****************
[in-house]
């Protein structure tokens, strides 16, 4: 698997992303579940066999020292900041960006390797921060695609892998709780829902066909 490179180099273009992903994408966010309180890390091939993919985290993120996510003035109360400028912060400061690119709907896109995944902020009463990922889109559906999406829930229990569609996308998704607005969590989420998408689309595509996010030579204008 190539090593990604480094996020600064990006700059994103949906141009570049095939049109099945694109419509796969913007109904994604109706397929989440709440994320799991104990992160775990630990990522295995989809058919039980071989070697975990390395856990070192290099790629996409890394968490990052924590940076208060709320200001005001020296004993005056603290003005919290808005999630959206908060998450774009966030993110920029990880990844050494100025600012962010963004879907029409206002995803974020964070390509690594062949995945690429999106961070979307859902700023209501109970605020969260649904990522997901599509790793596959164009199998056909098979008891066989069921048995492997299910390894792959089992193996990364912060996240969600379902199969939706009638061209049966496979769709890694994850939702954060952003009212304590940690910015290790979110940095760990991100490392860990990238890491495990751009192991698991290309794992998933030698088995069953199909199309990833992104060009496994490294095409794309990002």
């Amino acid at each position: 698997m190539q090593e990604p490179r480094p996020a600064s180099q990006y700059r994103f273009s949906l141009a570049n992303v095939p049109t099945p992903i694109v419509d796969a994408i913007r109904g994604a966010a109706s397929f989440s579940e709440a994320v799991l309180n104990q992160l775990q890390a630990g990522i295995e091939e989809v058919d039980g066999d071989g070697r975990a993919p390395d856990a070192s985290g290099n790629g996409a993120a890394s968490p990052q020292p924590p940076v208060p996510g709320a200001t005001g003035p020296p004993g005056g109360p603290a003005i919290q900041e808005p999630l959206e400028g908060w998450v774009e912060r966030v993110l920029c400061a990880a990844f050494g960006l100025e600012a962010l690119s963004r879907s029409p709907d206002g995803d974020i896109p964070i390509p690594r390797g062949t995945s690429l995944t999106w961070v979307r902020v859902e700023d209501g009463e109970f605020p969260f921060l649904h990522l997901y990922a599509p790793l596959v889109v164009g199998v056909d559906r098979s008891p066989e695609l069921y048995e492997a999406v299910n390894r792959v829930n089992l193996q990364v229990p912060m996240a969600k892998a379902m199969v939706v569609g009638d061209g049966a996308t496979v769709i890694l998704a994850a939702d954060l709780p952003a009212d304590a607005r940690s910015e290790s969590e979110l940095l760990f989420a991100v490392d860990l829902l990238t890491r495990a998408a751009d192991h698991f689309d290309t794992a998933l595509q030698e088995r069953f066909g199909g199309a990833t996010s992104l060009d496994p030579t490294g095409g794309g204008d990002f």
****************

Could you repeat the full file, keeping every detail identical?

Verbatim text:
[in-house]
């Protein structure tokens, strides 16, 4: 698997992303579940066999020292900041960006390797921060695609892998709780829902066909 490179180099273009992903994408966010309180890390091939993919985290993120996510003035109360400028912060400061690119709907896109995944902020009463990922889109559906999406829930229990569609996308998704607005969590989420998408689309595509996010030579204008 190539090593990604480094996020600064990006700059994103949906141009570049095939049109099945694109419509796969913007109904994604109706397929989440709440994320799991104990992160775990630990990522295995989809058919039980071989070697975990390395856990070192290099790629996409890394968490990052924590940076208060709320200001005001020296004993005056603290003005919290808005999630959206908060998450774009966030993110920029990880990844050494100025600012962010963004879907029409206002995803974020964070390509690594062949995945690429999106961070979307859902700023209501109970605020969260649904990522997901599509790793596959164009199998056909098979008891066989069921048995492997299910390894792959089992193996990364912060996240969600379902199969939706009638061209049966496979769709890694994850939702954060952003009212304590940690910015290790979110940095760990991100490392860990990238890491495990751009192991698991290309794992998933030698088995069953199909199309990833992104060009496994490294095409794309990002």
């Amino acid at each position: 698997m190539q090593e990604p490179r480094p996020a600064s180099q990006y700059r994103f273009s949906l141009a570049n992303v095939p049109t099945p992903i694109v419509d796969a994408i913007r109904g994604a966010a109706s397929f989440s579940e709440a994320v799991l309180n104990q992160l775990q890390a630990g990522i295995e091939e989809v058919d039980g066999d071989g070697r975990a993919p390395d856990a070192s985290g290099n790629g996409a993120a890394s968490p990052q020292p924590p940076v208060p996510g709320a200001t005001g003035p020296p004993g005056g109360p603290a003005i919290q900041e808005p999630l959206e400028g908060w998450v774009e912060r966030v993110l920029c400061a990880a990844f050494g960006l100025e600012a962010l690119s963004r879907s029409p709907d206002g995803d974020i896109p964070i390509p690594r390797g062949t995945s690429l995944t999106w961070v979307r902020v859902e700023d209501g009463e109970f605020p969260f921060l649904h990522l997901y990922a599509p790793l596959v889109v164009g199998v056909d559906r098979s008891p066989e695609l069921y048995e492997a999406v299910n390894r792959v829930n089992l193996q990364v229990p912060m996240a969600k892998a379902m199969v939706v569609g009638d061209g049966a996308t496979v769709i890694l998704a994850a939702d954060l709780p952003a009212d304590a607005r940690s910015e290790s969590e979110l940095l760990f989420a991100v490392d860990l829902l990238t890491r495990a998408a751009d192991h698991f689309d290309t794992a998933l595509q030698e088995r069953f066909g199909g199309a990833t996010s992104l060009d496994p030579t490294g095409g794309g204008d990002f």